The Mosque As Bulwark Against Assimilation of Muslims

Dateline Germany and Austria – 2017: So, as you will see from the very sober-minded article in the online German Press below, the operational principle of the Islam-Left Axis in Germany is: use lies to placate the Left publicly [give them integration talk], and use truths to placate the genuine agenda of Islam privately [preach ostracism of non-Muslims]. This MO works very effectively because nobody has ever put any pressure on this arrangement. Even the brave German journalist Constantin Schreiber, from the article below, hasn’t succeeded in putting a bite on this working arrangement, allowing the Left to keep up with the socialist ideological appearances while letting the Muslims advance the agenda of spiritual and biological destruction of the West.

Let us be clear on one thing, from a deep historical perspective: namely, that there is nothing strange or surprising about the attitude and the stand taken by the Mosque in its implacable opposition to the outside world of the West. The Mosque today is the defender of a very old tradition of dualistic world-vision.

The only correct outlook for a Western person in the 21st century is Pessimism.

Germany and Austria: Imams Warn Muslims Against Integration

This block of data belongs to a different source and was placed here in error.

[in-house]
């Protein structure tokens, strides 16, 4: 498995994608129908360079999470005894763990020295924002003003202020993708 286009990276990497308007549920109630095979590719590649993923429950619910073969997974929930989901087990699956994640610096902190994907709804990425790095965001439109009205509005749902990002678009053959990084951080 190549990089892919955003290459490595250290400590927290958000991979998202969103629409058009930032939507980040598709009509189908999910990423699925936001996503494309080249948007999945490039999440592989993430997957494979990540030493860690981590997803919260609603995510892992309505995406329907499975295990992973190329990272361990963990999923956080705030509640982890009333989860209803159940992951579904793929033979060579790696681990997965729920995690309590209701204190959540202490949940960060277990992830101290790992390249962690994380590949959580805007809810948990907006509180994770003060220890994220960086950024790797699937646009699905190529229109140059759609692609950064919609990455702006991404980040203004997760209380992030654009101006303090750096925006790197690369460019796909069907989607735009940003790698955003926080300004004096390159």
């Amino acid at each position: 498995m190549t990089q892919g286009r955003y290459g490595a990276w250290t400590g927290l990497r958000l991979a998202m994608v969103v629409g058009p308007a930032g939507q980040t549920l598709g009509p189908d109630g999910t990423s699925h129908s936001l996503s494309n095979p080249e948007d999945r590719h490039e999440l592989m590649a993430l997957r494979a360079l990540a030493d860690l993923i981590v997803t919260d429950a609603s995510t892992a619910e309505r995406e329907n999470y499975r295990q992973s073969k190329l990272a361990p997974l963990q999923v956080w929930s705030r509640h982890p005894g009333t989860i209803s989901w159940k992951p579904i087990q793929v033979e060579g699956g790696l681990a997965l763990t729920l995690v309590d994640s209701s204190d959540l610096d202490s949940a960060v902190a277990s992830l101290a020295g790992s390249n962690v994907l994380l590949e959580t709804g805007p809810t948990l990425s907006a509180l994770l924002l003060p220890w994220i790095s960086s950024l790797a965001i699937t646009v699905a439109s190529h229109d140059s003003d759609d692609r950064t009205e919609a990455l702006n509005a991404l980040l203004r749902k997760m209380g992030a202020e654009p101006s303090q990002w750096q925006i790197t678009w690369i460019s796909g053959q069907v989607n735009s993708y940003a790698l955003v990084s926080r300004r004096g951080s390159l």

No term is used as often in the debate about immigrants in Germany and Austria as that of “integration”. However, the most important institution for many Muslim migrants usually makes no contribution or even actively combats integration: the mosque. This is the result of an official study from Austria and the private research by a German journalist.

The Austrian Integration Fund (ÖIF), a department of the Foreign Ministry, presented the study “The role of the mosque in the integration process” at the end of September. For this purpose, ÖIF staff members visited 16 Viennese mosques, listened to a number of Friday sermons and spoke to the respective imam if they were willing to talk to each other, which was often not the case. The result: Only two of the mosque associations promote the integration of their members in the opinion of the ÖIF. For example, a Bosnian mosque club, which also runs a football club, is praised. In conversation, the imam said: “Every country, as well as Austria, has its rules and its laws and – as I always emphasize – it is also our religious duty to comply with these norms and to integrate accordingly.”

In terms of gender roles, the authors found in almost all mosques the almost total absence of women at Friday prayers:

“Only in three mosques … are their own rooms reserved for women and used by them … Most mosques provide the women’s rooms, if any, on Fridays also for men.”

Separated by ethnic group

With a few exceptions, the Viennese mosques are sorted by ethnicity.

“There are Turkish, Albanian, Bosnian, Arab, Pakistani, etc. mosques, which are usually preached only in the respective national language, and only rarely are parts of the sermon, or more rarely the entire sermon, translated into German. ”